Using a condom is known to be one of the best ways to prevent sex-related issues such as unwanted pregnancy and contracting sexually-transmitted infections.
While many of you may think yourselves experts in the act of condom usage, a study may have dispelled the notion.
According to the results of a cross-examination of 50 studies conducted on condom usage, researchers at the Indiana University have found data to support the various ways you may be making mistakes in your condom use.
Here they are…
- Late Application
The researchers found that between 17 percent and 51.1 percent of people reported using a condom after they had already commenced intercourse. Did I hear you say the damage is already done?
- Early Removal
Of the respondents of the various students, between 13.6 and 44.7 percent said that removed the condom before intercourse was complete. This is worse than the first, you said?
- Completely unrolling the condom prior to application
Also among the guilty are about 2.1 and 25.3 percent of the respondents who said they completely unrolled the condom before putting it on. Can you believe it?
- No space at the tip
And there are about 24.3 and 45.7 percent who admitted not leaving space at the tip of the condom for semen. This is a prelude to disaster, if you know what I mean.
- Failure to remove air
And there is the tortuous issue of not removing air from the tip of the condom before intercourse. This is a major reason condoms break during intercourse.
Of the respondents, 48.1 percent of women and 41.6 men admitted not squeezing air out of the tip before use in their last sexual encounter.
- Inside-out condoms
While this may seem a bit ludicrous, between 4 percent and 30.4 percent of participants said they started rolling the condoms on inside out, but flipped it over and continued to use it. This is known to expose the women to an outside chance of getting pregnant from the pre-ejaculatory fluids that make have accrued during fore play. Yes, it is possible.
- Failure to completely unroll the condom before use
As they couldn’t wait, 11.2 percent of women and 8.8 percent of men admitted to commencing sexual intercourse before the condom was fully unrolled over the shaft of the penis, where it normally should be during intercourse.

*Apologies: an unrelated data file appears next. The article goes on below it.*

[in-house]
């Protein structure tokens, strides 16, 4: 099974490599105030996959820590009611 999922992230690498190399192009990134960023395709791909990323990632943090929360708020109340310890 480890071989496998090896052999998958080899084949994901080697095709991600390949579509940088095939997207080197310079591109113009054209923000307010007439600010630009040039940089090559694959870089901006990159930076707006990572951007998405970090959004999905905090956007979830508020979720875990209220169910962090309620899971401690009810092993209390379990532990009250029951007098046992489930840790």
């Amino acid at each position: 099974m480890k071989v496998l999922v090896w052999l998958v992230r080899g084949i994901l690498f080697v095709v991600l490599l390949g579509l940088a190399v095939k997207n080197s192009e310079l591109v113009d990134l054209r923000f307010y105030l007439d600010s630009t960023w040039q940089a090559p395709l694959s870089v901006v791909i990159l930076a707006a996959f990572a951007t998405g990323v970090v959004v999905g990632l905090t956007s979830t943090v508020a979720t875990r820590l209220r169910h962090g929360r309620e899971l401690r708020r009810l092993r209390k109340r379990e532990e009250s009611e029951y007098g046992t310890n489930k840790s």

- Exposure to sharp object
Opening a condom packet with a sharp object is believed to be a bad habit, but some do it anyway. Of the respondents of the numerous studies,between 2.1 percent and 11.2 percent said they had opened a condom packet with a sharp object. Here is why it is wrong: if it is sharp enough to cut the wrapper, it sure is sharp enough to puncture the condom inside it.
- Failure to check for damage
Contrary to what you think, the condom-making process is not a perfect one. Therefore, if you are using it, it is your responsibility to check if it is damaged.
Of the respondents, 82.7 percent of women and 74.5 percent of men reported failing to check the condom for damage while removing it from its packet.
- No Lubrication
Not using lubricants may cause condoms to deteriorate and break, especially when you are using it over a lengthy period. Between 16 percent and25.8 percent of respondents reported using condoms without lubricants. However, care must be taken to ensure the right lubricant is used for the right kind of condom material. N.B: Oil-based lubricants are bad for latex condoms.
- Lubrication complications
While this has been explained above, the studies found that around 3.2 percent of women and 4.7 percent of men reported using an oil-based lube with a latex condom. That weakens the latex, which can make it prone to breakage.
- Incorrect withdrawal
Of the respondents, between 31 percent of men and 27 percent of women reported failing to quickly and correctly withdraw their ejaculation, even after sex had been concluded.
- Reusing a condom
Now this one is obvious. One shouldn’t use a condom twice, right? Well, some do. Between 1.4 percent and 3.3 percent of respondents said they used a condom at least twice for during a sexual encounter.
- Incorrect storage
While a condom isn’t a drug or food, it also needs to be adequately stored to prevent damage. That is why condom packets always come with recommendations about the right storage condition. Between 3.3 percent and 19.1 percent of respondents admitted not complying with the recommendations on the package while storing their condoms. It is recommended, for example, not to store condom under direct sunlight or in your wallet. Doing so degrades the quality of the latex used in making the condoms, which may damage it during intercourse.